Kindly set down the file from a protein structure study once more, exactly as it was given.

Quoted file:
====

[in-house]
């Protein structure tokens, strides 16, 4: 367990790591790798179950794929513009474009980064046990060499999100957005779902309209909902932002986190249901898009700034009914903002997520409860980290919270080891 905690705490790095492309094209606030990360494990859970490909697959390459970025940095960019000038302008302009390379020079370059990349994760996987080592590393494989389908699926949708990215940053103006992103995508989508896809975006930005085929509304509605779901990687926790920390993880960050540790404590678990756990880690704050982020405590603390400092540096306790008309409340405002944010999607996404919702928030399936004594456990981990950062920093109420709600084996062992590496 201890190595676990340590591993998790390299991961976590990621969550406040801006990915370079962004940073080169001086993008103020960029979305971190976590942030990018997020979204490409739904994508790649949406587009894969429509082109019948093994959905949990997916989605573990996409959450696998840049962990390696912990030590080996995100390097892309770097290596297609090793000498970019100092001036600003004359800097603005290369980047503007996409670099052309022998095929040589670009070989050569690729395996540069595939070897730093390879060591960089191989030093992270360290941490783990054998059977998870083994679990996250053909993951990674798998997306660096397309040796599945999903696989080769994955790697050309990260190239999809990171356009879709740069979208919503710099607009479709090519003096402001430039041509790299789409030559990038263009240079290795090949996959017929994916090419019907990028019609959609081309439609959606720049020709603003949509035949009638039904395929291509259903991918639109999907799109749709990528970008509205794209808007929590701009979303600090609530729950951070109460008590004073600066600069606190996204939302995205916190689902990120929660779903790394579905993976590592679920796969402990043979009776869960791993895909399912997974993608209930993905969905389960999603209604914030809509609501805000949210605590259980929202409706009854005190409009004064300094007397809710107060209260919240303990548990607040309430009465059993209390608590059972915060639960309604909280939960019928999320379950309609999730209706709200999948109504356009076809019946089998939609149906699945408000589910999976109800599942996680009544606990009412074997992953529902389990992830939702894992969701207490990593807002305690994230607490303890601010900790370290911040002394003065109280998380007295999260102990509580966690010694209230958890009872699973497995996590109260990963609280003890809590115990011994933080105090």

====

[in-house]
């Protein structure tokens, strides 16, 4: 367990790591790798179950794929513009474009980064046990060499999100957005779902309209909902932002986190249901898009700034009914903002997520409860980290919270080891 905690705490790095492309094209606030990360494990859970490909697959390459970025940095960019000038302008302009390379020079370059990349994760996987080592590393494989389908699926949708990215940053103006992103995508989508896809975006930005085929509304509605779901990687926790920390993880960050540790404590678990756990880690704050982020405590603390400092540096306790008309409340405002944010999607996404919702928030399936004594456990981990950062920093109420709600084996062992590496 201890190595676990340590591993998790390299991961976590990621969550406040801006990915370079962004940073080169001086993008103020960029979305971190976590942030990018997020979204490409739904994508790649949406587009894969429509082109019948093994959905949990997916989605573990996409959450696998840049962990390696912990030590080996995100390097892309770097290596297609090793000498970019100092001036600003004359800097603005290369980047503007996409670099052309022998095929040589670009070989050569690729395996540069595939070897730093390879060591960089191989030093992270360290941490783990054998059977998870083994679990996250053909993951990674798998997306660096397309040796599945999903696989080769994955790697050309990260190239999809990171356009879709740069979208919503710099607009479709090519003096402001430039041509790299789409030559990038263009240079290795090949996959017929994916090419019907990028019609959609081309439609959606720049020709603003949509035949009638039904395929291509259903991918639109999907799109749709990528970008509205794209808007929590701009979303600090609530729950951070109460008590004073600066600069606190996204939302995205916190689902990120929660779903790394579905993976590592679920796969402990043979009776869960791993895909399912997974993608209930993905969905389960999603209604914030809509609501805000949210605590259980929202409706009854005190409009004064300094007397809710107060209260919240303990548990607040309430009465059993209390608590059972915060639960309604909280939960019928999320379950309609999730209706709200999948109504356009076809019946089998939609149906699945408000589910999976109800599942996680009544606990009412074997992953529902389990992830939702894992969701207490990593807002305690994230607490303890601010900790370290911040002394003065109280998380007295999260102990509580966690010694209230958890009872699973497995996590109260990963609280003890809590115990011994933080105090």